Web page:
Chicago FOP Lodge 7 President John Catanzara, a Clearing resident, advises his union’s members not to abide by Mayor Lori Lightfoot’s vaccine mandate. --Screenshot from an FOP video
Leaders push back against vax
Aldermen, FOP chief butt heads with Lightfoot
By Tim Hadac
A week after the Lightfoot Administration announced that all city workers must be fully vaccinated against COVID-19—or face disciplinary measures—some employees pushed back.
One of the most public was 23rd Ward Ald. Silvana Tabares, who signed a letter of concern to the mayor–with five of her colleagues. In the letter, the aldermen urge Lightfoot to reconsider her order and claim the mandate is an “infringement on the personal freedoms” of city employees.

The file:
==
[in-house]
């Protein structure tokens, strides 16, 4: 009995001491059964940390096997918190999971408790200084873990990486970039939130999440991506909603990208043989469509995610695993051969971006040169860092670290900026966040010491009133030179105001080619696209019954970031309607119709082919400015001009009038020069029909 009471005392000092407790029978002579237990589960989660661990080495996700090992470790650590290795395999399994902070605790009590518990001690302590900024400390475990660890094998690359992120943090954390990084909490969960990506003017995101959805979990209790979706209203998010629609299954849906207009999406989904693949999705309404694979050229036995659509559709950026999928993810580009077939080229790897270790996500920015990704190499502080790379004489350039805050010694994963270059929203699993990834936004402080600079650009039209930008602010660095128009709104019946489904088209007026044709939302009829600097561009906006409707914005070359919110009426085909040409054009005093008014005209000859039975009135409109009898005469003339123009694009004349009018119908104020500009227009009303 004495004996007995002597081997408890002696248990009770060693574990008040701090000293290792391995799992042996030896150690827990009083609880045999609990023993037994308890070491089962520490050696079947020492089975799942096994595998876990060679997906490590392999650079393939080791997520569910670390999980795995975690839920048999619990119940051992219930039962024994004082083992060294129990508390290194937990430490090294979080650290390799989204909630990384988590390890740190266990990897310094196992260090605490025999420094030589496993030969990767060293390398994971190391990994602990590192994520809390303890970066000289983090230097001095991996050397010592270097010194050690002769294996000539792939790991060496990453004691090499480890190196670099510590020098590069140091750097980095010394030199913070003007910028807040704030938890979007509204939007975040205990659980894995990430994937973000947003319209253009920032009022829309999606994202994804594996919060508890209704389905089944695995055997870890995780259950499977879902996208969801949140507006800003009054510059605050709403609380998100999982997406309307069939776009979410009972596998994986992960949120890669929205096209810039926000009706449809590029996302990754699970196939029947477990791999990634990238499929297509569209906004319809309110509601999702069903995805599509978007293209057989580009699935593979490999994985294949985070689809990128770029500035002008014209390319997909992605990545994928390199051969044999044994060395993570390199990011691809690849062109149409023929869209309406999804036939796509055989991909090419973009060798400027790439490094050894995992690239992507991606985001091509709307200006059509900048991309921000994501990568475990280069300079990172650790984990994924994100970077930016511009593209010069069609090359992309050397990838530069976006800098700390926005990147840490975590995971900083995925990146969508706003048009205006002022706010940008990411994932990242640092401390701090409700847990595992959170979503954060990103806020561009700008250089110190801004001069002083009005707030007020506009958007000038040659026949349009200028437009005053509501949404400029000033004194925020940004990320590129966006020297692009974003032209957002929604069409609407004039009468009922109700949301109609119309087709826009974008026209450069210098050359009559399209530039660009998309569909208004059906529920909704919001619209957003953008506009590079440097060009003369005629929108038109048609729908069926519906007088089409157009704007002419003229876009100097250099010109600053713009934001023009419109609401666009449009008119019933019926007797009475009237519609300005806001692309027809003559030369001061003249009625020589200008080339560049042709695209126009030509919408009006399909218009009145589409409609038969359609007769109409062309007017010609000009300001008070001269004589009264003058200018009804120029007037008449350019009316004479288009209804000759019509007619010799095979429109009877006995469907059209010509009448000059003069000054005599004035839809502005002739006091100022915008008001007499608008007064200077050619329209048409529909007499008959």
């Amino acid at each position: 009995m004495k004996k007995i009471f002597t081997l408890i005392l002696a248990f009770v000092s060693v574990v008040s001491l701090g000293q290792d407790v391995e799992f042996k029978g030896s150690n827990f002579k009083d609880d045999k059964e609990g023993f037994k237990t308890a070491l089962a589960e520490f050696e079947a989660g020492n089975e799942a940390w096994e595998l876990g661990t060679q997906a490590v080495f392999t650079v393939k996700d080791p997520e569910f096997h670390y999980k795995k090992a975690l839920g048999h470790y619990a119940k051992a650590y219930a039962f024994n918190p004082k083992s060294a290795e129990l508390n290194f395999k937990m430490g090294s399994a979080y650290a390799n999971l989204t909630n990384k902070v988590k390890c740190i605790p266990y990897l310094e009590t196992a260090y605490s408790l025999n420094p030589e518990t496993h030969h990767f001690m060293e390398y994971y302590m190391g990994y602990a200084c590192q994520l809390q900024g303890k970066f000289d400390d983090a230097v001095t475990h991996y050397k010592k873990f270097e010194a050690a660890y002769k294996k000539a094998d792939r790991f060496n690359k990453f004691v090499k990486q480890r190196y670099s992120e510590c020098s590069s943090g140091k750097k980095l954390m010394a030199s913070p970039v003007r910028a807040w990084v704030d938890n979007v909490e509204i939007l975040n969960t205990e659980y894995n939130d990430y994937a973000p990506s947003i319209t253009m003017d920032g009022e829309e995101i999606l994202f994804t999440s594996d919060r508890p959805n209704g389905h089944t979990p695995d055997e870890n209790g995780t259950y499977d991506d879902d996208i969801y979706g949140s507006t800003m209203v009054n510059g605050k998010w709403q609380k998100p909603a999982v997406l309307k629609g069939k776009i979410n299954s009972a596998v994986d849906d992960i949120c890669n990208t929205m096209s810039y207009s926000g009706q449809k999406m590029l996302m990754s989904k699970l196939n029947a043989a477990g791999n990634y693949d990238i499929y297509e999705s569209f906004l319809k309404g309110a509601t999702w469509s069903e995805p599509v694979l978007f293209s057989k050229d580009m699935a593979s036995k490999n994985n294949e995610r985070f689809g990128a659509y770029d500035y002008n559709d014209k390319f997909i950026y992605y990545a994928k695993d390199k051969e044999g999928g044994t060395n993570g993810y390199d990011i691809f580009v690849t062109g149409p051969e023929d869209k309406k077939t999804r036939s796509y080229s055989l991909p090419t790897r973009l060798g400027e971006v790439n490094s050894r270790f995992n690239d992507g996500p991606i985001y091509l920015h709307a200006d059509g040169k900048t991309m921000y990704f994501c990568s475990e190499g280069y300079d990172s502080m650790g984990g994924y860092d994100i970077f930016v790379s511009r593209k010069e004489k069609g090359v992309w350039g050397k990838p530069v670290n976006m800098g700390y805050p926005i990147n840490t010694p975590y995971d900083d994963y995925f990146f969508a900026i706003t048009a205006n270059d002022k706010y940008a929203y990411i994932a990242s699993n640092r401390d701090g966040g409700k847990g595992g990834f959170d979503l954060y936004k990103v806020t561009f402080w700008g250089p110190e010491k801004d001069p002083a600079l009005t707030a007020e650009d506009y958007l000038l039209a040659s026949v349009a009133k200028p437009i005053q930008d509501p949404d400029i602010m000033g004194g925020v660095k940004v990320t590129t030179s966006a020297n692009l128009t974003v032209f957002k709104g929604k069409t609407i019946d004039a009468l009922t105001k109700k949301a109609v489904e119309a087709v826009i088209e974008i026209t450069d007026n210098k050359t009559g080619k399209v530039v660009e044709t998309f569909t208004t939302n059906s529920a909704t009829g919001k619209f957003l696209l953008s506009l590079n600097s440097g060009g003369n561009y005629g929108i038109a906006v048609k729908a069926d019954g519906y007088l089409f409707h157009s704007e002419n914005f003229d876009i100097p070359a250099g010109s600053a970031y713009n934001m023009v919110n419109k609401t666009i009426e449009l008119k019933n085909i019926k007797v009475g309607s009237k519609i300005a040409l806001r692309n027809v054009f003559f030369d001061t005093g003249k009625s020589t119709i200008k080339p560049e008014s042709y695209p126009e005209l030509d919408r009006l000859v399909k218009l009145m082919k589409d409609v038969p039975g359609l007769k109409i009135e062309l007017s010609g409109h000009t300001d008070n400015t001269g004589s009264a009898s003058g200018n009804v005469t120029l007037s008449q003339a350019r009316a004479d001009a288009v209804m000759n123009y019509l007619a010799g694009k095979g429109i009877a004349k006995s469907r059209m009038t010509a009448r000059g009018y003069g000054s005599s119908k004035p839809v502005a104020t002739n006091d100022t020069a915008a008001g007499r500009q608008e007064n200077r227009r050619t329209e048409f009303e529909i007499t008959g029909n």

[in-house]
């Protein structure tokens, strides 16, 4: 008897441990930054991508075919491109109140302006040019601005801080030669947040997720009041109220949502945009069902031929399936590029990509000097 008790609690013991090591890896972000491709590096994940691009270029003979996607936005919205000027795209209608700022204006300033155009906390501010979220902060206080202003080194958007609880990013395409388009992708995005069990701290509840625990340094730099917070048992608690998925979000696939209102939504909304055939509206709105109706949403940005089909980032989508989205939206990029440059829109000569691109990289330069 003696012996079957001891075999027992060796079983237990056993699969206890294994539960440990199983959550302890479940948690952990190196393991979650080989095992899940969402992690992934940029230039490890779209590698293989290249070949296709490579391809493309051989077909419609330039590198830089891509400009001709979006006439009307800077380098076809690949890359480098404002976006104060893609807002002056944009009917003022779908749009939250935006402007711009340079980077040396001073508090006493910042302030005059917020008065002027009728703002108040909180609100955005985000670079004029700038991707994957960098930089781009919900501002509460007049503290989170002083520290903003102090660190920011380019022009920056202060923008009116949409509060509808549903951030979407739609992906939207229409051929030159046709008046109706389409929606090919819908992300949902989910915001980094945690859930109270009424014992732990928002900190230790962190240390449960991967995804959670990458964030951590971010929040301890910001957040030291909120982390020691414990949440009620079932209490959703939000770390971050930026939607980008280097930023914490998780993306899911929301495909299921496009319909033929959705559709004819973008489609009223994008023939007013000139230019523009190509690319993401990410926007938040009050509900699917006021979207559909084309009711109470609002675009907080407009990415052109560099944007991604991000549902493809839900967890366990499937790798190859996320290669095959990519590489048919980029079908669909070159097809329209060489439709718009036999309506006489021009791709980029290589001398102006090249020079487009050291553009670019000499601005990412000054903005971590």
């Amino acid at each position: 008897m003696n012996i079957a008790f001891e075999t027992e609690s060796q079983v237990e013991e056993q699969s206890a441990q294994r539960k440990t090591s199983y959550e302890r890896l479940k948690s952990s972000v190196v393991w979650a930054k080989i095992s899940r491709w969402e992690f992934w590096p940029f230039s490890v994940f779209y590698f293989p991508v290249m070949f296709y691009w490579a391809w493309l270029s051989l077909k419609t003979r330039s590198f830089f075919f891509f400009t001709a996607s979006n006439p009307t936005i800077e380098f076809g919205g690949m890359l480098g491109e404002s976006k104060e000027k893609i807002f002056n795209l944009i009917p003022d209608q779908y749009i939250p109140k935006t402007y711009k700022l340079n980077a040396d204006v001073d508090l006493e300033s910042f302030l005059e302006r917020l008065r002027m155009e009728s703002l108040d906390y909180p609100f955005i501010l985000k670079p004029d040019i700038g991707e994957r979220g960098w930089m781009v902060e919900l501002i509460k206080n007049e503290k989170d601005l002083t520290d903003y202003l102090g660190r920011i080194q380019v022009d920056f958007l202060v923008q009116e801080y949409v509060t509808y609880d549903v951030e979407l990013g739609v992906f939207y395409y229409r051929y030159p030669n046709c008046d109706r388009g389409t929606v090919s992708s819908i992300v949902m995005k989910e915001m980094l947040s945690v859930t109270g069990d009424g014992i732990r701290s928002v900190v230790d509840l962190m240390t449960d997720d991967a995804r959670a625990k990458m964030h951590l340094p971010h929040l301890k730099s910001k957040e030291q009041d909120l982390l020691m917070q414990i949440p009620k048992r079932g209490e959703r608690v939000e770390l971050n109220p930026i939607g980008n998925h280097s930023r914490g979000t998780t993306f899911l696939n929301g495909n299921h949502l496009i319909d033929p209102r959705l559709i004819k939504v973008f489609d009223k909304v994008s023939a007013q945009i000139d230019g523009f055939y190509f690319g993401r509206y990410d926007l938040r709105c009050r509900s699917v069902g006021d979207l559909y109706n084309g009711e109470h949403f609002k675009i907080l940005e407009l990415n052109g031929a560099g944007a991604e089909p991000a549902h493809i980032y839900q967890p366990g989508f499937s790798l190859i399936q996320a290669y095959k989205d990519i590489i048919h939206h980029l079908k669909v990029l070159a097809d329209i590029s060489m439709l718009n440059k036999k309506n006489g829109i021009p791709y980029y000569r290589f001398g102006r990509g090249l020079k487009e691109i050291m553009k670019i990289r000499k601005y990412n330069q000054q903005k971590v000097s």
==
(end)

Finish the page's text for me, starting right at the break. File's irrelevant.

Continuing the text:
The only other Southwest Side alderman to sign the letter was 18th Ward Ald. Derrick Curtis.
When asked to expand upon her concerns, Tabares said, “I support residents having convenient access to vaccinations, which is why I fought to get a number of vaccine events here on the Southwest Side. When the mayor announced that she was going to force workers to be vaccinated without first consulting with those who represent city workers, many residents personally voiced their frustrations to me about the mayor’s tactics. Myself and my family are vaccinated because we chose to be. I signed on to the letter because I felt the mayor’s approach was divisive and counter-productive to encourage more people to be vaccinated.”
Penning a separate letter was 13th Ward Ald. Marty Quinn, along with 19th Ward Ald. Matthew O’Shea.
They asked the mayor to “pause” the vaccine mandate in the interest not of conscience and personal freedom, but of public safety.
“With the potential for many Chicago Police Department officers to not be working as of Oct. 15 because of the vaccination mandate for city workers, we are extremely concerned that our communities will be put in serious danger.